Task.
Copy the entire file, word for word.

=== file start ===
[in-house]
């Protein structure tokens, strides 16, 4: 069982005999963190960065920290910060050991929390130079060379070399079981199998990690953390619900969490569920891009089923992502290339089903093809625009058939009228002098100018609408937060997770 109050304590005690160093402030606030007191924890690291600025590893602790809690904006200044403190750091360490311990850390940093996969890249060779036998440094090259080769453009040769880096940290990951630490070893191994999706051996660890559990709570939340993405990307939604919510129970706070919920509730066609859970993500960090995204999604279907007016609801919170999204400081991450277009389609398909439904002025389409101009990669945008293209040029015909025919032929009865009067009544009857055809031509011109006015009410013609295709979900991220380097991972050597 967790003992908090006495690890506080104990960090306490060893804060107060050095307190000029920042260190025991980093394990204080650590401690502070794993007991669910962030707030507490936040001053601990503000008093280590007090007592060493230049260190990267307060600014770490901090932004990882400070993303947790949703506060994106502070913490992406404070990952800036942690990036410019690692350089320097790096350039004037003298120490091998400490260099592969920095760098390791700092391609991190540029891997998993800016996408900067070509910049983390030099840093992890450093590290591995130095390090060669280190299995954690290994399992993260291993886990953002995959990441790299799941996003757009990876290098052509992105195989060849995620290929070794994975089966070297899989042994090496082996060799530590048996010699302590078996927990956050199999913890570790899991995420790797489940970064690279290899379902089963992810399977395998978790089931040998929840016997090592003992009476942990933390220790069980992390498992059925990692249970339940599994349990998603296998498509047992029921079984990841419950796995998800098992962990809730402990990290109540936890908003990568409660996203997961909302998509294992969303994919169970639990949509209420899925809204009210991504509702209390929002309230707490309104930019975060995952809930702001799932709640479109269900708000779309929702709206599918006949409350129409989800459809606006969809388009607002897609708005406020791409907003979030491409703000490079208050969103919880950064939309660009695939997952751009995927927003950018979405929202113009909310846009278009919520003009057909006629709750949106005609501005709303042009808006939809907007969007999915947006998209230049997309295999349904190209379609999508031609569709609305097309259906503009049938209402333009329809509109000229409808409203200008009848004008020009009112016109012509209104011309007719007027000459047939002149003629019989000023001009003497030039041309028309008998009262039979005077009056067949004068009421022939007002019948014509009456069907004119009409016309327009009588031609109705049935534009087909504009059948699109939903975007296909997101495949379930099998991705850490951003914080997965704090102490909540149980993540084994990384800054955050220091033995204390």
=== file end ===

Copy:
[in-house]
């Protein structure tokens, strides 16, 4: 069982005999963190960065920290910060050991929390130079060379070399079981199998990690953390619900969490569920891009089923992502290339089903093809625009058939009228002098100018609408937060997770 109050304590005690160093402030606030007191924890690291600025590893602790809690904006200044403190750091360490311990850390940093996969890249060779036998440094090259080769453009040769880096940290990951630490070893191994999706051996660890559990709570939340993405990307939604919510129970706070919920509730066609859970993500960090995204999604279907007016609801919170999204400081991450277009389609398909439904002025389409101009990669945008293209040029015909025919032929009865009067009544009857055809031509011109006015009410013609295709979900991220380097991972050597 967790003992908090006495690890506080104990960090306490060893804060107060050095307190000029920042260190025991980093394990204080650590401690502070794993007991669910962030707030507490936040001053601990503000008093280590007090007592060493230049260190990267307060600014770490901090932004990882400070993303947790949703506060994106502070913490992406404070990952800036942690990036410019690692350089320097790096350039004037003298120490091998400490260099592969920095760098390791700092391609991190540029891997998993800016996408900067070509910049983390030099840093992890450093590290591995130095390090060669280190299995954690290994399992993260291993886990953002995959990441790299799941996003757009990876290098052509992105195989060849995620290929070794994975089966070297899989042994090496082996060799530590048996010699302590078996927990956050199999913890570790899991995420790797489940970064690279290899379902089963992810399977395998978790089931040998929840016997090592003992009476942990933390220790069980992390498992059925990692249970339940599994349990998603296998498509047992029921079984990841419950796995998800098992962990809730402990990290109540936890908003990568409660996203997961909302998509294992969303994919169970639990949509209420899925809204009210991504509702209390929002309230707490309104930019975060995952809930702001799932709640479109269900708000779309929702709206599918006949409350129409989800459809606006969809388009607002897609708005406020791409907003979030491409703000490079208050969103919880950064939309660009695939997952751009995927927003950018979405929202113009909310846009278009919520003009057909006629709750949106005609501005709303042009808006939809907007969007999915947006998209230049997309295999349904190209379609999508031609569709609305097309259906503009049938209402333009329809509109000229409808409203200008009848004008020009009112016109012509209104011309007719007027000459047939002149003629019989000023001009003497030039041309028309008998009262039979005077009056067949004068009421022939007002019948014509009456069907004119009409016309327009009588031609109705049935534009087909504009059948699109939903975007296909997101495949379930099998991705850490951003914080997965704090102490909540149980993540084994990384800054955050220091033995204390």